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Perspectives on Manufacturing Skill Development – Part 2: Core Competencies Come First

“When we ask people to be jacks of all trades, they wind up truly masters of none,” says ATS's Micah Statler. “We really need to go back and start with that electrical, mechanical, and fluid power training.”

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This is part two of a three part series on manufacturing skill development. Click here for part 1 and part 3.

When it comes to the manufacturing skills gap, it’s oftentimes the most technologically advanced skills that get the most attention and, therefore, the most response. As media and government alike get behind the hot topic of STEM education and promote the latest robotics competitions, it’s occurred to some industry stakeholders that we might be overthinking the issue. Is programming the true face of the skills gap, or is there something a little less complex behind it?

According to Micah Statler, program manager of technical training with ATS, it’s the fundamentals that really need to be addressed first. Says Statler, “Everyone believes that they have a need for really high tech training – like the brand new robots, PLCs and CNCs – things along those lines. But what we find through our own experience is that, before we can build upon those things, the industry really has gaps when it comes to core competencies.”

Masters of None

While this might seem strange, there’s a reason some of these fundamentals – things like electrical, fluid power and mechanical skills – have been sidelined over the years. According to Statler, it’s likely due to the cross functional nature of today’s manufacturing employee. As plants have increasingly tried to cut costs, they ask personnel to don multiple hats, and it’s resulting in some skill deficits in certain areas. “When we ask people to be jacks of all trades, they wind up truly masters of none,” he says. “We really need to go back and start with that electrical, mechanical, and fluid power training.”

From Statler’s perspective, the best remedy is to enlist a third party to serve as a training resource. Advanced Technology Services (ATS) is a manufacturing consulting company based in the Midwest with clients like Caterpillar, Eaton, Ford, etc. and one of the key advantages of an outfit like ATS is simply the fact that they’re an outside entity. “Manufacturers, more often than not, don’t know what they don’t know,” he says, which is why it’s important to start out any training needs assessment with a thorough review. ATS’s assessment tool is designed to take “a 30,000 foot look,” says Statler. “We go through a process where we test, interview (employees) and understand the plant with a clear set of eyes and no blinders; no preconceived notions coming into it.” Once ATS gets a feel for the facility and its employees, they are able to compose individual assessments and development plans, including online curriculum, hands-on training and, sometimes, things like job rotations. For a manufacturer to do this internally, on their own, is a significant challenge, especially when they need to start with some of these foundational skills and work upwards. “It’s very expensive, and very time consuming,” he says. Besides, “it makes the most sense to focus on your core competency, which is manufacturing and marketing and sales of your product – rather than trying to develop a new core competency in training.”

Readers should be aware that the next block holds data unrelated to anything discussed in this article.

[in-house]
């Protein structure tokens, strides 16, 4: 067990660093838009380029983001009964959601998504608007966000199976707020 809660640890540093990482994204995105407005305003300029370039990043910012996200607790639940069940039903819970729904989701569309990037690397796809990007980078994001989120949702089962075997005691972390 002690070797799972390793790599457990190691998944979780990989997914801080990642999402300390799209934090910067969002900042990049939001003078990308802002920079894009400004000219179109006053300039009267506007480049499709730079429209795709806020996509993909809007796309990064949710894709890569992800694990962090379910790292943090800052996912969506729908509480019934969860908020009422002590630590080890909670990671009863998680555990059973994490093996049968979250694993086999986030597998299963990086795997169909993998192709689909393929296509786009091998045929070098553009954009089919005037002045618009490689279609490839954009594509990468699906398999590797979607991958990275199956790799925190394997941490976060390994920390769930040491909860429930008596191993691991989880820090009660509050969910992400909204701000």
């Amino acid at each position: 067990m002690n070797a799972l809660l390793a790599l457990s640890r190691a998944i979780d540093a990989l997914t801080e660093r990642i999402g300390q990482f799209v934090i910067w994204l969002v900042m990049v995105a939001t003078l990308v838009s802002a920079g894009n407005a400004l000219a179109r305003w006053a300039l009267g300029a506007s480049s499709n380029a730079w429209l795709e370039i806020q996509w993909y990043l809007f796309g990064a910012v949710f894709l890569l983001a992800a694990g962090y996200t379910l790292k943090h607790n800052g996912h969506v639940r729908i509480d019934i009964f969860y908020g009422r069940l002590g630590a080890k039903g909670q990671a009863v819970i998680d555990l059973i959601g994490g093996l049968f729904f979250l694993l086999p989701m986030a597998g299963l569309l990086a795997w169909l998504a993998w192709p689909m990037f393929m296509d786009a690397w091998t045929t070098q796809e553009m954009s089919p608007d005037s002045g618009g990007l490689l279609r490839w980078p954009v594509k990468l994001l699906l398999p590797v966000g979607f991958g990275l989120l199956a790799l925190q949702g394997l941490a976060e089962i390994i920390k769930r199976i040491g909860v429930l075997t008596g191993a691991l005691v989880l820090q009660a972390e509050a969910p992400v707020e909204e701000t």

Adding Utilization = Greater Efficiency

In Statler’s mind, there is a core group of really high talent that exists in manufacturing, but they maybe don’t have the confidence to go out and actively pursue self-development on their own. “They’re looking to their company to provide them with a career path that’s going to let them learn those technical skills to go out there and be proficient,” he says. But in the meantime, if companies aren’t being proactive and exploring the required resources necessary to get this process underway, they are essentially creating limitations for not only their workforce, but for the growth of their business as well. In the end it’s creating, according to Statler, “a huge utilization risk due to the bandwidth of the untrained workforce.”

From ATS’s standpoint, the critical solutions lie in its hybrid model, which starts with the overall assessment and branches out from there. An ideal program would identify some pre-requisites needed, so when the employee embarks on hands-on classroom training, he or she can be armed with a foundation so that when they get into the hands-on class, they have the cursory knowledge that allows them to move rapidly through the material. And it’s an action-packed training program, designed to mimic the work being done in a factory. “Typically, our classes are 28 hours, but they’re extremely hands-on and instructor-led. They’re very intimate and everyone is getting the attention they need,” Statler explains. “And we’re actually wiring, plumbing, changing parameters, making electrical and mechanical adjustments… so when they get out on the factory floor, those same industrial components they were using in the classroom are the industrial components they’re seeing on the production line.”

And after all of the classroom time, it’s up to the individuals to ensure their training efforts will offer benefits for the long haul. Says Statler, “We know the assessment is good for identifying the gaps, the training is good for closing it, but it’s really that effort on the floor afterwards that allows that training to stick.”

For more information on ATS SkillPoint, visit

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